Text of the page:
TV viewers thinking “alt history” and “Nazis” will likely conjure up “The Man in the High Castle,” Amazon’s recently concluded four-season series based on Philip K. Dick’s novel about a world in which Germany and Japan won World War II and conquered most of America.

Now we have the alt history series based on a novel written by another Philip — Roth, in this case. But HBO’s “The Plot Against America,” based on Roth’s 2004 tale about an America in which hero aviator (and Nazi sympathizer) Charles Lindbergh defeats Franklin D. Roosevelt in the 1940 presidential election and leads America down the road to fascism, isn’t nearly as boring as “The Man in the High Castle.” While it takes a while to get going — in that too-much throat-clearing-context type of way — it eventually lays the foundation for a narrative that, had history broken a different way, isn’t too far-fetched … especially when viewed through the lens of today’s polarizing, turbulent times.

The series, premiering March 16, begins in June 1940 in Newark, NJ (Roth’s birthplace and the setting for many of his novels and short stories). The Levin family — hard-working dad Herman (Morgan Spector), his wife, Bess (Zoe Kazan) and their two sons, Sandy (Caleb Malis) and kid brother Philip (Azhy Robertson) — live comfortably enough in a largely Jewish neighborhood. Bess’ single older sister, Evelyn (Winona Ryder), is a frequent visitor, as is Herman’s orphaned nephew, Alvin (Anthony Boyle), a hot-head working in a local garage.

They’re all somewhat insulated from the anti-Semitism rumbling around them, particularly in nearby Union — home to an outdoor beer hall of rowdy, insulting bullies — but those rumblings are becoming more difficult to ignore as Hitler continues his march across Europe, chronicled in the flickering newsreels shown in the neighborhood movie theater.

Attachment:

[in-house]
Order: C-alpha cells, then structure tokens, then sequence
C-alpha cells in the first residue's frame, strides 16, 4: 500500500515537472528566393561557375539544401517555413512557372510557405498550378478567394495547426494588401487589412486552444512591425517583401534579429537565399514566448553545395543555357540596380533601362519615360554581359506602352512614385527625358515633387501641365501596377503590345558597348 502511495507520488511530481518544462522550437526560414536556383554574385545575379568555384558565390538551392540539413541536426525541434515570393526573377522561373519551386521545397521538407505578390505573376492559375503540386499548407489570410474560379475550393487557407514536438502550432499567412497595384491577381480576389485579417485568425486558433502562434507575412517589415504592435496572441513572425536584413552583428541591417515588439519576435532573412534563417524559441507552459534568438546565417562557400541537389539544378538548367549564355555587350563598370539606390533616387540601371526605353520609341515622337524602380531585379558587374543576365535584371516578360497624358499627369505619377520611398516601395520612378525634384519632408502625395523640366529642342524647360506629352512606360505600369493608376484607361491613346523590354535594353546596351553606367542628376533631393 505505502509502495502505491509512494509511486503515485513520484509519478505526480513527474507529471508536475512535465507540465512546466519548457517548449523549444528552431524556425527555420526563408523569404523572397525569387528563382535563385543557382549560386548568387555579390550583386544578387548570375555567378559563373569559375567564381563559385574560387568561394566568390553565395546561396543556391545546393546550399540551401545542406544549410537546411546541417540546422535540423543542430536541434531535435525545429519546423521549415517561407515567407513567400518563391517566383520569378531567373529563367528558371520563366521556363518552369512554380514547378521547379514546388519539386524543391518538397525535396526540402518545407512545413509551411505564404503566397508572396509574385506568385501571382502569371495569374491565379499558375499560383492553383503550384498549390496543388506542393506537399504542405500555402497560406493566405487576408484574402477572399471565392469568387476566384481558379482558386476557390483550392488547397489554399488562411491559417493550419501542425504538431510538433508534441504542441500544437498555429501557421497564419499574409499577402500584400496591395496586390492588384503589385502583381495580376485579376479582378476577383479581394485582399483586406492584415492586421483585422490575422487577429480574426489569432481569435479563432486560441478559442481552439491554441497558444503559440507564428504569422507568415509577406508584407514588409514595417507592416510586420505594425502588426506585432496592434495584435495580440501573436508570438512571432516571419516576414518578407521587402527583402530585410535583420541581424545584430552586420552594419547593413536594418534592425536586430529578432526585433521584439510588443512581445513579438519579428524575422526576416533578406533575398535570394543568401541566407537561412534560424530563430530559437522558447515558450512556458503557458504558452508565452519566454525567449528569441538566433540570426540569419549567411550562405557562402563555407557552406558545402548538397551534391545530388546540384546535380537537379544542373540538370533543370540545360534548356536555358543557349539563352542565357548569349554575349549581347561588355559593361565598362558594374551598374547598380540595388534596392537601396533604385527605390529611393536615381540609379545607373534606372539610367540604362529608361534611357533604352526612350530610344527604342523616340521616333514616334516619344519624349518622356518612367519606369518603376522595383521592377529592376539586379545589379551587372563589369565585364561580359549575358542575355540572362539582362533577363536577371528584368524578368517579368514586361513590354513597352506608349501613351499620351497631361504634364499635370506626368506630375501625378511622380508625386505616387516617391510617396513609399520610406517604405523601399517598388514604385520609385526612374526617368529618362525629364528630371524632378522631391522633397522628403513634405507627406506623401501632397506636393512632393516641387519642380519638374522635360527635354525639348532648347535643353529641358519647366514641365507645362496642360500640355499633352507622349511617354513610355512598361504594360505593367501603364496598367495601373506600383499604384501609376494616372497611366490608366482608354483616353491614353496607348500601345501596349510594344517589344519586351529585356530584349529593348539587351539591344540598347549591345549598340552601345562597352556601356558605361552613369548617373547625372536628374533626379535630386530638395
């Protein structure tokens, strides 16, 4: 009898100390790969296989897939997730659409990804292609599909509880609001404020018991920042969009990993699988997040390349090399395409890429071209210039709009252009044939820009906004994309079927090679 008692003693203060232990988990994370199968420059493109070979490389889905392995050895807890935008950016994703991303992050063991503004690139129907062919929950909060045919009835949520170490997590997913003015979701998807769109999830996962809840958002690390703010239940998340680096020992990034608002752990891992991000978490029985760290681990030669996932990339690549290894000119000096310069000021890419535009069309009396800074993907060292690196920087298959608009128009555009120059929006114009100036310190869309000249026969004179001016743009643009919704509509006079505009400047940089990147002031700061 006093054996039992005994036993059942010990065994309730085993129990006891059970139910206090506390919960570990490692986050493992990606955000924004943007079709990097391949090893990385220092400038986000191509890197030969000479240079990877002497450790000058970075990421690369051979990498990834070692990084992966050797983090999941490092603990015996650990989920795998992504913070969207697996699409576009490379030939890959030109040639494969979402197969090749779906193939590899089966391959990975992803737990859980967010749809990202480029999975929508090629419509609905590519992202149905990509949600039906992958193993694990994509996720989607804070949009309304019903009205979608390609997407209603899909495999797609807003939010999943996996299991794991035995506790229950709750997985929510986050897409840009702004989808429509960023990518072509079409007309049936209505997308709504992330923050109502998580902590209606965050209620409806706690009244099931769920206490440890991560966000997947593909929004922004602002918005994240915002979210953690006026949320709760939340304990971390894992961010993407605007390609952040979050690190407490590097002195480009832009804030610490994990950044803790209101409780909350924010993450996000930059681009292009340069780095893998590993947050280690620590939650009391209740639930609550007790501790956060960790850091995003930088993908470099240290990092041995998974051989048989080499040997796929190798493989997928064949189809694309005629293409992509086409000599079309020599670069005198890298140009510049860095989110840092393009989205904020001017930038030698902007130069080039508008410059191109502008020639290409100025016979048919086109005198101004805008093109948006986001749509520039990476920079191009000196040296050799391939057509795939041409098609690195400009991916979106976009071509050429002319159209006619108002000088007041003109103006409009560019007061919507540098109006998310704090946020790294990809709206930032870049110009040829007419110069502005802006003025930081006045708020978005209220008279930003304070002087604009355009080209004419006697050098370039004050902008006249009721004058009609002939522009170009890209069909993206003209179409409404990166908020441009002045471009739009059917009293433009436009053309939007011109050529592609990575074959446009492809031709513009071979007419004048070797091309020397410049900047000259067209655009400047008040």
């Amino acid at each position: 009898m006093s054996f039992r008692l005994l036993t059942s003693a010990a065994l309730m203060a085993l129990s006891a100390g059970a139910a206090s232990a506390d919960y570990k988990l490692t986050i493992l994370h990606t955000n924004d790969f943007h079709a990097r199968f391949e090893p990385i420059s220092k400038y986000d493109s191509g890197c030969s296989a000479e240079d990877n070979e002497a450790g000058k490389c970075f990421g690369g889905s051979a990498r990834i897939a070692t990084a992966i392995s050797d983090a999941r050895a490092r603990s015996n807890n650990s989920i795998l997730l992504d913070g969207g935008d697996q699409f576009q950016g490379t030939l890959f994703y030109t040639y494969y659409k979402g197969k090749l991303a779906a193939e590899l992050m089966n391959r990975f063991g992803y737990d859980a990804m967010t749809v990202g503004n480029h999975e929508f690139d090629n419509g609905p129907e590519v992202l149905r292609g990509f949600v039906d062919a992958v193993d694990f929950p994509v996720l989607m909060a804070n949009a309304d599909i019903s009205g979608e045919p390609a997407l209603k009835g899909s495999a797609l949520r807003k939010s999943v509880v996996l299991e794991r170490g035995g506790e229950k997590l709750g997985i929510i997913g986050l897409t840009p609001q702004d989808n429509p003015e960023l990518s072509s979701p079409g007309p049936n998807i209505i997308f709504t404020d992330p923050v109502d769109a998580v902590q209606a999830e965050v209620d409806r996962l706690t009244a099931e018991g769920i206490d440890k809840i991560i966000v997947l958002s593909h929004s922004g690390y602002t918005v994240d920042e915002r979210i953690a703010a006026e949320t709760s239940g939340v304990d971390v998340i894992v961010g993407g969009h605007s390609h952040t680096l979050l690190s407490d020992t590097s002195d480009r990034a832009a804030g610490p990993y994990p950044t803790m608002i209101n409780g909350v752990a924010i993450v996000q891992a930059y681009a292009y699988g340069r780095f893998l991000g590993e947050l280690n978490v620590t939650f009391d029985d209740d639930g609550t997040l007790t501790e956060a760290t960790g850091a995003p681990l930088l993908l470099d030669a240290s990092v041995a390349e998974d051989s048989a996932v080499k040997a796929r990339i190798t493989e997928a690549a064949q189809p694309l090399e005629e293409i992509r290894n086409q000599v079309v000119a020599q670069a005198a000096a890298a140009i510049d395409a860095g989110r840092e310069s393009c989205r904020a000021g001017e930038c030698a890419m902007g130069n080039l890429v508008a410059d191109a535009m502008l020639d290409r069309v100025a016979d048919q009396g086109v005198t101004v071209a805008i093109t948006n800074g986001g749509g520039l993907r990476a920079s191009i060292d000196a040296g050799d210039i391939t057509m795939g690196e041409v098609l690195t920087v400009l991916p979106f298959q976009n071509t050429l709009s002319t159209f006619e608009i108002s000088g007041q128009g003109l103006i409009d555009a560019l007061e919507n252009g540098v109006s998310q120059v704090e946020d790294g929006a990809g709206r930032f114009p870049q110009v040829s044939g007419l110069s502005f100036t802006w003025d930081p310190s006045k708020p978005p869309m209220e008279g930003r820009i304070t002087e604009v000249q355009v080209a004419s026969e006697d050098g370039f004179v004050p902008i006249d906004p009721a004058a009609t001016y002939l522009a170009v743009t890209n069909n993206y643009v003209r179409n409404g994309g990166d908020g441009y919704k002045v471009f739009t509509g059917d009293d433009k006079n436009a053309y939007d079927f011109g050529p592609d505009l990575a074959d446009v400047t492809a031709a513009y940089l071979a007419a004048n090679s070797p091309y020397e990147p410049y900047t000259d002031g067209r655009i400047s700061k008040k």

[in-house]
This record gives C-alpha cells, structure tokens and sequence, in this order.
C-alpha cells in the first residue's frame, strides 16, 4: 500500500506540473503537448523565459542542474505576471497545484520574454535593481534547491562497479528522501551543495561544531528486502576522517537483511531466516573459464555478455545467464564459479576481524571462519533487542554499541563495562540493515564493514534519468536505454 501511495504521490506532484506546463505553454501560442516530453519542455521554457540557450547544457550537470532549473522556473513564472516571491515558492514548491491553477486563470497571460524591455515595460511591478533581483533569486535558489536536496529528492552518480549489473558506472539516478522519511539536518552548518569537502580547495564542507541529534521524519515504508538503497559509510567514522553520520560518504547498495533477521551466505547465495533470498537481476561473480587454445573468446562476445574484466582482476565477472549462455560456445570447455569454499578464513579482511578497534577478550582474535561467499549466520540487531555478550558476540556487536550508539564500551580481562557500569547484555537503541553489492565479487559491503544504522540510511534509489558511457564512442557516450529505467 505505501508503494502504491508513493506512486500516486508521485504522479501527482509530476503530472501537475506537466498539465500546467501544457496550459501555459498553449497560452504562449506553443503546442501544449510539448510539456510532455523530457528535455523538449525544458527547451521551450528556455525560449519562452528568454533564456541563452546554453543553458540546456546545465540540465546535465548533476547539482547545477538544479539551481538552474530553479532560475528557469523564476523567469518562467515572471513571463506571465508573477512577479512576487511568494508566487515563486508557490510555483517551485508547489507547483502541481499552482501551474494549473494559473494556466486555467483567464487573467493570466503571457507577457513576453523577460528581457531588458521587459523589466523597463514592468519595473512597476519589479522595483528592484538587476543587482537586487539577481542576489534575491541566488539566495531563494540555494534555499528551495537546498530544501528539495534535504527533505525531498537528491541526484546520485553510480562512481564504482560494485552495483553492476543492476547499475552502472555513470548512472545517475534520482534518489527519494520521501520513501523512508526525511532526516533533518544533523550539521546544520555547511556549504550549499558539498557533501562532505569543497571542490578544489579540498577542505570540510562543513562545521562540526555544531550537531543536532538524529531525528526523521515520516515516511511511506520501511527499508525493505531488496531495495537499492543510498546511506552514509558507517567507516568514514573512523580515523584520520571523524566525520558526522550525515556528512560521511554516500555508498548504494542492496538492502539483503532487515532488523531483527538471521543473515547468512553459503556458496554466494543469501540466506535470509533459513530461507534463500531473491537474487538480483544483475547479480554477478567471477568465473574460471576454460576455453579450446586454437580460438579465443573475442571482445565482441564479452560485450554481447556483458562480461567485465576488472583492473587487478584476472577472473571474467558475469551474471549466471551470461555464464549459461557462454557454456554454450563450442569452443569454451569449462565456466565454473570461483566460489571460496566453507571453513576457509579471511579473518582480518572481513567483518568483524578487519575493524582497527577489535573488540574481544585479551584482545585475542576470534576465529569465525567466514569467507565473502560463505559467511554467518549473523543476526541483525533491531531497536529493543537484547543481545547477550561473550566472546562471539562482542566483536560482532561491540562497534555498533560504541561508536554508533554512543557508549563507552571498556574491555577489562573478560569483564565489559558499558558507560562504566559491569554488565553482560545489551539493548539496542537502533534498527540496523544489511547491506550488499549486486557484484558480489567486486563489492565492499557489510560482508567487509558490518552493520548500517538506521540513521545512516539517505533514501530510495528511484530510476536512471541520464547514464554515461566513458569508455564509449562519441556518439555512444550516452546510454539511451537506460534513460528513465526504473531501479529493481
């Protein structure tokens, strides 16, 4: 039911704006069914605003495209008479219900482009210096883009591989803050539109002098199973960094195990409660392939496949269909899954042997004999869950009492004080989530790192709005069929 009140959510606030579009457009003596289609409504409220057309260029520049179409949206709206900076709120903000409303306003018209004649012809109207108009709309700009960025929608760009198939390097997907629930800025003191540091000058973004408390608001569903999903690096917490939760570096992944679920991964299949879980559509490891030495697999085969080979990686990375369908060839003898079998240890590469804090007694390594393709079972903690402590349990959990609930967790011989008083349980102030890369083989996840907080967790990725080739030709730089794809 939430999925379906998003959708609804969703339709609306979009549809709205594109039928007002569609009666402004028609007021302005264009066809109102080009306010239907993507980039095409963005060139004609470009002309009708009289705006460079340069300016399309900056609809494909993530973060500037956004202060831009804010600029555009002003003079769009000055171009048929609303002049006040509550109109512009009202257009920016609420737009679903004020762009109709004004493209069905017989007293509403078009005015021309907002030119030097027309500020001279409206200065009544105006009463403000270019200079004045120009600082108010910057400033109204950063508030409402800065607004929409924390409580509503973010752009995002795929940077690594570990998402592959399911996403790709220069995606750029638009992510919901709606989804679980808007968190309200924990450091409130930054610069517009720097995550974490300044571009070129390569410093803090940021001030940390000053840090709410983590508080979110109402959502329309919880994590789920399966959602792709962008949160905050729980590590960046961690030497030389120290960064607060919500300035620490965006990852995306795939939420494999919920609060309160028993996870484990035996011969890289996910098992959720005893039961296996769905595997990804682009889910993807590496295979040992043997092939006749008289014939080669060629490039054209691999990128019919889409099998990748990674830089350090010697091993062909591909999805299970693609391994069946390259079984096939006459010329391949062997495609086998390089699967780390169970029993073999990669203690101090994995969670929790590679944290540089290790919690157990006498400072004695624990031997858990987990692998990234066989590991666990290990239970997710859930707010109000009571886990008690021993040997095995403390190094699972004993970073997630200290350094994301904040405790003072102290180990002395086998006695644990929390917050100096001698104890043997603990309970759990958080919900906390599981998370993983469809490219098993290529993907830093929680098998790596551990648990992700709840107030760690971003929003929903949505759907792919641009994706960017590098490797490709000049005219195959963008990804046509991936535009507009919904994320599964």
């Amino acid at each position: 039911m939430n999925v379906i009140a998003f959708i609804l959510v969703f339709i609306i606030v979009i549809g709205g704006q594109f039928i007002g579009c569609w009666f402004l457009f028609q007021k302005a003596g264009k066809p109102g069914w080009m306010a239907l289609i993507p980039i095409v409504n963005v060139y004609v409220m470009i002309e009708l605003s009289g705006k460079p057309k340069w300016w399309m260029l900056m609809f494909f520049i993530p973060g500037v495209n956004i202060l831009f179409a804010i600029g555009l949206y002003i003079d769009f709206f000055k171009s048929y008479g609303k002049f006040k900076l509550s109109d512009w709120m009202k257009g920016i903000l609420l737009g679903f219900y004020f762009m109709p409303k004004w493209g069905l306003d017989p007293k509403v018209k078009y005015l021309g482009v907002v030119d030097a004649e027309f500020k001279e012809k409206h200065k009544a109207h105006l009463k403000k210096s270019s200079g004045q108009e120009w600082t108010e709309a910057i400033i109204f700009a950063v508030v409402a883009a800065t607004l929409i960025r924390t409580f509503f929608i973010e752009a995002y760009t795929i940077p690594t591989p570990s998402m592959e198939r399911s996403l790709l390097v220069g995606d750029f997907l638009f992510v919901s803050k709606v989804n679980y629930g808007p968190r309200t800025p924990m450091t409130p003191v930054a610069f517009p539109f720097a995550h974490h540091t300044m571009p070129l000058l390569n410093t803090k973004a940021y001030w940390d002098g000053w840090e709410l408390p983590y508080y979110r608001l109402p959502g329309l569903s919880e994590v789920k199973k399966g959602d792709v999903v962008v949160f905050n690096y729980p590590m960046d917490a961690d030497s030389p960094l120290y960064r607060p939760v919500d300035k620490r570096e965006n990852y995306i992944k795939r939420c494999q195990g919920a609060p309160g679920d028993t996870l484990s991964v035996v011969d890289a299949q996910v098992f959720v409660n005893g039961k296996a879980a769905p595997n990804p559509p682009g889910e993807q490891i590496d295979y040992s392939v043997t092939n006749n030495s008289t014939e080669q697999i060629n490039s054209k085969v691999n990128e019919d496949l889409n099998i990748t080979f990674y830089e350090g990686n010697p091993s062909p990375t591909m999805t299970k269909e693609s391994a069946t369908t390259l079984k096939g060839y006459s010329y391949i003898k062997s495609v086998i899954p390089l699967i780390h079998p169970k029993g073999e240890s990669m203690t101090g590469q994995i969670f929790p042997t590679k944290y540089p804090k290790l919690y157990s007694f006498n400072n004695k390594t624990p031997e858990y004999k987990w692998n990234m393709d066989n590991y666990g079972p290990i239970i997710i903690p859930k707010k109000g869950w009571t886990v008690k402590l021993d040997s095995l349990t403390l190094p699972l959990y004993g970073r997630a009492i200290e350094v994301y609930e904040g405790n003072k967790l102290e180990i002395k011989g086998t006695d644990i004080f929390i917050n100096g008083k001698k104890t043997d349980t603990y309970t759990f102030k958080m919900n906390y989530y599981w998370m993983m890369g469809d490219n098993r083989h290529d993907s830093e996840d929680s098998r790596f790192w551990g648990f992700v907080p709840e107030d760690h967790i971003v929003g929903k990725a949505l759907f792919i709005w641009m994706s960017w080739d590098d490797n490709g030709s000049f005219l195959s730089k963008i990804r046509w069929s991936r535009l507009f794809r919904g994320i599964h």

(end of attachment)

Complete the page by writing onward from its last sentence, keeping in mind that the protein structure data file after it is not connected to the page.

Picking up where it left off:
Winona Ryder in "The Plot Against America."
Winona Ryder in “The Plot Against America.”Michele K. Short/HBO

It’s into this bubbling, polarizing political cauldron that beloved national hero Charles Lindbergh (Ben Cole), preaching a policy of isolationism, throws his hat into the presidential ring on the Republican side of the aisle. Lindbergh’s pro-German feelings are well-known — he received a medal from Hitler and Hermann Goering on his visit to Nazi Germany — and he isn’t shy about publicly laying blame for America’s pro-war leanings on the doorstep of its Jewish community. He’s reviled by Herman, Bess and their Newark neighbors for his thinly veiled anti-Semitism, but they’re convinced he can’t possibly beat the powerful, revered Roosevelt. Lindbergh has an important ally in the Jewish community in respected, widowed Rabbi Lionel Bengelsdorf (John Turturro), a Southern transplant who insinuates himself into Lindbergh’s campaign with his unflagging support and strikes up a romance with Evelyn — a socio-political double-whammy for her friends and family.

I’m assuming that “The Plot Against America” screeners made available by HBO will be cleaned up before airing, since there are several embarrassing anachronistic gaffes, including 21st century street lighting, a blue Chase Bank logo, obvious aluminum siding on Newark houses, a New Jersey Transit-type bus seen fleetingly driving across the background of one scene and a production tent — with Klieg light — that’s visible in a street scene about 11 minutes into the second episode. Still, they’re not as egregious as that infamous coffee cup in “Game of Thrones” and they don’t subtract from the dramatic forcefulness of a series that hits very close to home in the America of 2020.

https://nypost.com/2020/03/06/alt-history-thriller-the-plot-against-america-is-eerily-familiar/